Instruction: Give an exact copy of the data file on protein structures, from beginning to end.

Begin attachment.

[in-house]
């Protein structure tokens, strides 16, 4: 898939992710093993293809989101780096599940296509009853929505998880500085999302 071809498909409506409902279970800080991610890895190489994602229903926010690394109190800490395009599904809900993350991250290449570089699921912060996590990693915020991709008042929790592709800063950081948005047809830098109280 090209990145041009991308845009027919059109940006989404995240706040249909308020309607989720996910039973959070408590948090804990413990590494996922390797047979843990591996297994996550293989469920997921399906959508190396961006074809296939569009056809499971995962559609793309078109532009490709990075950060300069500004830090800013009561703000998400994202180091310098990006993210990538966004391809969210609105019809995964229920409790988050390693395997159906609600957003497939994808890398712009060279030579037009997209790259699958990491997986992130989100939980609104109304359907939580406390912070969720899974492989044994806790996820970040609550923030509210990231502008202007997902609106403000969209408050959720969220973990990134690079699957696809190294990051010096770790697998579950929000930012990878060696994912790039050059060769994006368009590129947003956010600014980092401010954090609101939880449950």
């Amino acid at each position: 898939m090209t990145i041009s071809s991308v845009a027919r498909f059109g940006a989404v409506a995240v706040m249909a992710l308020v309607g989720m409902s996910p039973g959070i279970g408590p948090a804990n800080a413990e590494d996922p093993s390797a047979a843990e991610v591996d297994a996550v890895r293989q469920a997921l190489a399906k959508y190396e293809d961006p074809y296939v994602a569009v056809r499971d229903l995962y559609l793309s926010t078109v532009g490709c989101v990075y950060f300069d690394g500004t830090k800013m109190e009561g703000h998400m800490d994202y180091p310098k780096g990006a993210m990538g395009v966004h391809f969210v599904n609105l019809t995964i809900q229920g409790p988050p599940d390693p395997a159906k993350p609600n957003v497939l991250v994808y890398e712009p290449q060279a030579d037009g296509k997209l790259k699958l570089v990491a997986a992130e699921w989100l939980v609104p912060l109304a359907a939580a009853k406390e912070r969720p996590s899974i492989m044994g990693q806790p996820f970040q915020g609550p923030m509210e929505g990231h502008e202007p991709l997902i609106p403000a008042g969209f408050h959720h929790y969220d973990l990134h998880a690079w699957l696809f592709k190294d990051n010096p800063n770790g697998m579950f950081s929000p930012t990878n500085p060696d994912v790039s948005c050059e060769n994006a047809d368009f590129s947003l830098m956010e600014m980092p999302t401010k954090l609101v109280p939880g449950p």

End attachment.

[in-house]
């Protein structure tokens, strides 16, 4: 898939992710093993293809989101780096599940296509009853929505998880500085999302 071809498909409506409902279970800080991610890895190489994602229903926010690394109190800490395009599904809900993350991250290449570089699921912060996590990693915020991709008042929790592709800063950081948005047809830098109280 090209990145041009991308845009027919059109940006989404995240706040249909308020309607989720996910039973959070408590948090804990413990590494996922390797047979843990591996297994996550293989469920997921399906959508190396961006074809296939569009056809499971995962559609793309078109532009490709990075950060300069500004830090800013009561703000998400994202180091310098990006993210990538966004391809969210609105019809995964229920409790988050390693395997159906609600957003497939994808890398712009060279030579037009997209790259699958990491997986992130989100939980609104109304359907939580406390912070969720899974492989044994806790996820970040609550923030509210990231502008202007997902609106403000969209408050959720969220973990990134690079699957696809190294990051010096770790697998579950929000930012990878060696994912790039050059060769994006368009590129947003956010600014980092401010954090609101939880449950």
């Amino acid at each position: 898939m090209t990145i041009s071809s991308v845009a027919r498909f059109g940006a989404v409506a995240v706040m249909a992710l308020v309607g989720m409902s996910p039973g959070i279970g408590p948090a804990n800080a413990e590494d996922p093993s390797a047979a843990e991610v591996d297994a996550v890895r293989q469920a997921l190489a399906k959508y190396e293809d961006p074809y296939v994602a569009v056809r499971d229903l995962y559609l793309s926010t078109v532009g490709c989101v990075y950060f300069d690394g500004t830090k800013m109190e009561g703000h998400m800490d994202y180091p310098k780096g990006a993210m990538g395009v966004h391809f969210v599904n609105l019809t995964i809900q229920g409790p988050p599940d390693p395997a159906k993350p609600n957003v497939l991250v994808y890398e712009p290449q060279a030579d037009g296509k997209l790259k699958l570089v990491a997986a992130e699921w989100l939980v609104p912060l109304a359907a939580a009853k406390e912070r969720p996590s899974i492989m044994g990693q806790p996820f970040q915020g609550p923030m509210e929505g990231h502008e202007p991709l997902i609106p403000a008042g969209f408050h959720h929790y969220d973990l990134h998880a690079w699957l696809f592709k190294d990051n010096p800063n770790g697998m579950f950081s929000p930012t990878n500085p060696d994912v790039s948005c050059e060769n994006a047809d368009f590129s947003l830098m956010e600014m980092p999302t401010k954090l609101v109280p939880g449950p």